Self

Why We Should All Change Our Relationship With Adversity

Photo: funnyangel / Shutterstock
man standing in field

By Harry Pearse

I’m writing this as I sit here drinking a glass of Irish whiskey, recovering from a hip replacement surgery at the age of 27. My soccer career went down the drain, and I’m experiencing a severe anxious-filled existential crisis.

With all of that happening, I begin to understand what the hardships of life are about — the lessons we must learn, the heartbreak we must endure, and the never-ending feeling of feeling like a phoenix shot down mid-flight.

We all experience change.

RELATED: How To Deal With (And Get Over) The Roughest Times In Your Life

A wise man once told me, “Son, life is like snakes and ladders. You could be on level 97, role a one, and then land on a snake that takes you all the way to level three. Maybe it was just the luck of the dice, but don’t be angry if you fall. Look up and think about how to get to level 98.”

The core message of this is magical. Continue to climb, but take different routes with different perspectives and lessons you’ve learned along the way.

Never give in to the adversity that life throws at you, and always dust yourself off — you have to be ready to push through the next barrier that comes your way.

And make sure to enjoy it! Enjoy the moments you feel hopeless and the ones where you hit the wall and feel like giving up. This is life, but it is also us.

Our experiences, one may argue, are all positive. It’s the way we react to those experiences that can make them negative.

So many of us, if not all, have gone through a massive period of change. A moment, which feels like a lifetime, where we question our whole lives.

We ask ourselves many questions: Who are we? What am I going to do now? What career do I want to follow?

All of these are such common questions that we ask ourselves regularly. And this is perfectly OK! These questions of existence, purpose, and even destiny are inevitable.

Advertisement Losing weight can be a difficult journey for many people. Build healthy habits with Noom, a healthy lifestyle program backed by science & research.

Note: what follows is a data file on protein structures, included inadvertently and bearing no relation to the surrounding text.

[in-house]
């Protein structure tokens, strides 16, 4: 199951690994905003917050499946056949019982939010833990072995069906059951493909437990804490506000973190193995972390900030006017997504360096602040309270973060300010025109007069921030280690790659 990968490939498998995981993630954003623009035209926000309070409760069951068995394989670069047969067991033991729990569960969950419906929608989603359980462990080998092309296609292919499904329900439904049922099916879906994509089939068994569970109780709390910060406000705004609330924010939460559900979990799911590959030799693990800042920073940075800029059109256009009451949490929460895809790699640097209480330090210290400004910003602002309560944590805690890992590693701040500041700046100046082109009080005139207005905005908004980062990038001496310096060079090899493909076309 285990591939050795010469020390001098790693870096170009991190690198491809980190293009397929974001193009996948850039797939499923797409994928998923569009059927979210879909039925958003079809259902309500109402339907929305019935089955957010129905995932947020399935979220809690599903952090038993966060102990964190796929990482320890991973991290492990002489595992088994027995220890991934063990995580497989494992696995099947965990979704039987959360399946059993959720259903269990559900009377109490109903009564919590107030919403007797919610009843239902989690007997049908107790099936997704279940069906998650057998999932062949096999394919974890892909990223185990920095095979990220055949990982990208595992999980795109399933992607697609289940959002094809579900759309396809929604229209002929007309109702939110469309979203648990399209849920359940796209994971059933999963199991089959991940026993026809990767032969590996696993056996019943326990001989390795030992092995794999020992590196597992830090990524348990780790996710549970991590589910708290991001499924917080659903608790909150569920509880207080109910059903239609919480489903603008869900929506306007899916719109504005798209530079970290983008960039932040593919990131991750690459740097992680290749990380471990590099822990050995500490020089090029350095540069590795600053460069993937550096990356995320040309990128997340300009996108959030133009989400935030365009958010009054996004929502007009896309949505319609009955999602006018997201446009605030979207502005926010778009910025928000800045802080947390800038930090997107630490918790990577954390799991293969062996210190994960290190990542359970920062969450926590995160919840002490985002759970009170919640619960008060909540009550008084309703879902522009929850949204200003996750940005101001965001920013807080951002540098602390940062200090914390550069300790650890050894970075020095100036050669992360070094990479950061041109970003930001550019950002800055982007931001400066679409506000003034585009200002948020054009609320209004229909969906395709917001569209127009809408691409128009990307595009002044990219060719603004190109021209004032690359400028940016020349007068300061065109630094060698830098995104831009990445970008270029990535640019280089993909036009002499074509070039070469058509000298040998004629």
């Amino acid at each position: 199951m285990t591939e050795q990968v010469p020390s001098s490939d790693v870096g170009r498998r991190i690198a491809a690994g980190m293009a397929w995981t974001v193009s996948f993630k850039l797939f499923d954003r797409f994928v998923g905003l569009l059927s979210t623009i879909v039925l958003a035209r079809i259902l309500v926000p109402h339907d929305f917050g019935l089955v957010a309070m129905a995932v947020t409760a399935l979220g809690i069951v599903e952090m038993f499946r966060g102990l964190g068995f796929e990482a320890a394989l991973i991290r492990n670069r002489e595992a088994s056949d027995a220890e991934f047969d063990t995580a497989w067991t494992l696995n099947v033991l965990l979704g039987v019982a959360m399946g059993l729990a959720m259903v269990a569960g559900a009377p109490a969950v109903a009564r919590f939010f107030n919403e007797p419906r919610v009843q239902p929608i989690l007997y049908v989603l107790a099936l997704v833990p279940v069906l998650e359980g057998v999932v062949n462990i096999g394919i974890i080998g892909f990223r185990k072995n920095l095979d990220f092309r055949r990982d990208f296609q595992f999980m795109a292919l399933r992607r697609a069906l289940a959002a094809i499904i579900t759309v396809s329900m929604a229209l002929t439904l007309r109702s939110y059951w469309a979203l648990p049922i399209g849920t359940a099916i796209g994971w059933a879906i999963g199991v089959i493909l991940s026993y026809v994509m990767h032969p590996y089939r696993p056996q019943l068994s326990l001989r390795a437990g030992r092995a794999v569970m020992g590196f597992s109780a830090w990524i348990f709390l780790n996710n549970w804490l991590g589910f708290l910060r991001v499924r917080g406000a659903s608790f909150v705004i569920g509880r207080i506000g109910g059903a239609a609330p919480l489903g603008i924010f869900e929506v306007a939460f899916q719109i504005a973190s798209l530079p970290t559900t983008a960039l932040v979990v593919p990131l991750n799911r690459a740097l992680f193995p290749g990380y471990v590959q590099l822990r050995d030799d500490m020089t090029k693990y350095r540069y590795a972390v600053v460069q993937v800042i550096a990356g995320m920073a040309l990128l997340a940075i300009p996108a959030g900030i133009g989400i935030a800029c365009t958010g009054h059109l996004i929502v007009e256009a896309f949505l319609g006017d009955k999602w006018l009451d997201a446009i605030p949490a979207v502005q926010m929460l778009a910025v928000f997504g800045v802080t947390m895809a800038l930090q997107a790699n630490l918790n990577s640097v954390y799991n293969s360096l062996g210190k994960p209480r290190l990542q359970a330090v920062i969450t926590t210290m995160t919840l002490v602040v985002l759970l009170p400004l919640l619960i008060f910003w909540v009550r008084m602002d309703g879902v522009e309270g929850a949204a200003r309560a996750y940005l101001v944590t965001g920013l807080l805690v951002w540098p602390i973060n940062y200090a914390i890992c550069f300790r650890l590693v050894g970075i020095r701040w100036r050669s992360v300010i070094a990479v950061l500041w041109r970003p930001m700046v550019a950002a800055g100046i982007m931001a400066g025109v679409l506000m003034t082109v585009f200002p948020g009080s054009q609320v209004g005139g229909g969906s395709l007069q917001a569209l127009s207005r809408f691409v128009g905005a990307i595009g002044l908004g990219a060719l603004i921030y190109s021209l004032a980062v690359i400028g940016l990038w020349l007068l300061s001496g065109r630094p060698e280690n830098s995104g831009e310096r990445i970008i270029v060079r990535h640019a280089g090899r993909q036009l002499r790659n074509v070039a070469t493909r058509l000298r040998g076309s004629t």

Click here to Learn More.

So maybe we can view these moments not as a crisis but as a turning point — a moment where we stop, assess, and discover even more facets of ourselves.

RELATED: 6 Ways To Build Emotional Resilience & Mental Strength When Facing Adversity

After all of the things I’ve experienced, I realized that it’s actually all exciting. For the first time, I can begin exploring so many different avenues that the world has to offer. I have the chance to change my negative way of thinking into a positive one.

After all, s*** is going to happen, and we need to be prepared to dig in deep and find our wings so that we can soar once more.

I would like to point out that I’m not pretending the idea that “if I can believe it, it will happen” is true. Because the reality of the world just isn’t as such. We must be able to find the balance between our own experiences and those of someone else.

Instead, I want to convey that we must look within ourselves, which will guide us through life, especially when we feel down.

We must not only empathize with others but with ourselves, too. If we look within and take notice of all the improvements we have made, we can begin to change our relationship with adversity. Then, we can use it as a driving force.

This can make us better in all sense of the word — make us feel happier and give us the determination to keep moving towards our goals and aspirations.

Every experience, moment of pain, anguish, and adversity is a learning curve we can use to find who we are when it comes to our reality.So let’s appreciate the steps we take in life and learn from every single one as we venture.

RELATED: How To Move On From Adversity In 17 Steps

Harry Pearse is a contributor to Unwritten, writing about lifestyle and self-reflection topics. Visit his author profile for more of his work.

Sign up for YourTango's free newsletter!

This article was originally published at Unwritten. Reprinted with permission from the author.